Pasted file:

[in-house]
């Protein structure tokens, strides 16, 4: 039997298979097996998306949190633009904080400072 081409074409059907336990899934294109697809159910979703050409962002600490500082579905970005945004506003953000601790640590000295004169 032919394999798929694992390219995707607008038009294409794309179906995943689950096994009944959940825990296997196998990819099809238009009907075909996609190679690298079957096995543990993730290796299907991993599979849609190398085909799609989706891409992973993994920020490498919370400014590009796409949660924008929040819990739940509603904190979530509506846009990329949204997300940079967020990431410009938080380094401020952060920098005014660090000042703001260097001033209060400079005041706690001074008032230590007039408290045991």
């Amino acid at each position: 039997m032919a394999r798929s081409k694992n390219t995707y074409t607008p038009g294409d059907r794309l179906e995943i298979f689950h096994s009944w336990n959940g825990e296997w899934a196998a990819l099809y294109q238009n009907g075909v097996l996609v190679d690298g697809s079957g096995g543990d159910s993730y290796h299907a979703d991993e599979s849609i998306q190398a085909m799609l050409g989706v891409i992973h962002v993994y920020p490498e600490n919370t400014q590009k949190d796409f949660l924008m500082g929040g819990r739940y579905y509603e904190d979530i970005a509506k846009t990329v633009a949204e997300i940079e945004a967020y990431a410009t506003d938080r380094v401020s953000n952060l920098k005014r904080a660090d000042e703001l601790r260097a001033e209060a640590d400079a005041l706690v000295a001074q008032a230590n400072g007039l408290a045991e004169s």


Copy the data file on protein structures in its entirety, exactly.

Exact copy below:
[in-house]
């Protein structure tokens, strides 16, 4: 039997298979097996998306949190633009904080400072 081409074409059907336990899934294109697809159910979703050409962002600490500082579905970005945004506003953000601790640590000295004169 032919394999798929694992390219995707607008038009294409794309179906995943689950096994009944959940825990296997196998990819099809238009009907075909996609190679690298079957096995543990993730290796299907991993599979849609190398085909799609989706891409992973993994920020490498919370400014590009796409949660924008929040819990739940509603904190979530509506846009990329949204997300940079967020990431410009938080380094401020952060920098005014660090000042703001260097001033209060400079005041706690001074008032230590007039408290045991």
């Amino acid at each position: 039997m032919a394999r798929s081409k694992n390219t995707y074409t607008p038009g294409d059907r794309l179906e995943i298979f689950h096994s009944w336990n959940g825990e296997w899934a196998a990819l099809y294109q238009n009907g075909v097996l996609v190679d690298g697809s079957g096995g543990d159910s993730y290796h299907a979703d991993e599979s849609i998306q190398a085909m799609l050409g989706v891409i992973h962002v993994y920020p490498e600490n919370t400014q590009k949190d796409f949660l924008m500082g929040g819990r739940y579905y509603e904190d979530i970005a509506k846009t990329v633009a949204e997300i940079e945004a967020y990431a410009t506003d938080r380094v401020s953000n952060l920098k005014r904080a660090d000042e703001l601790r260097a001033e209060a640590d400079a005041l706690v000295a001074q008032a230590n400072g007039l408290a045991e004169s």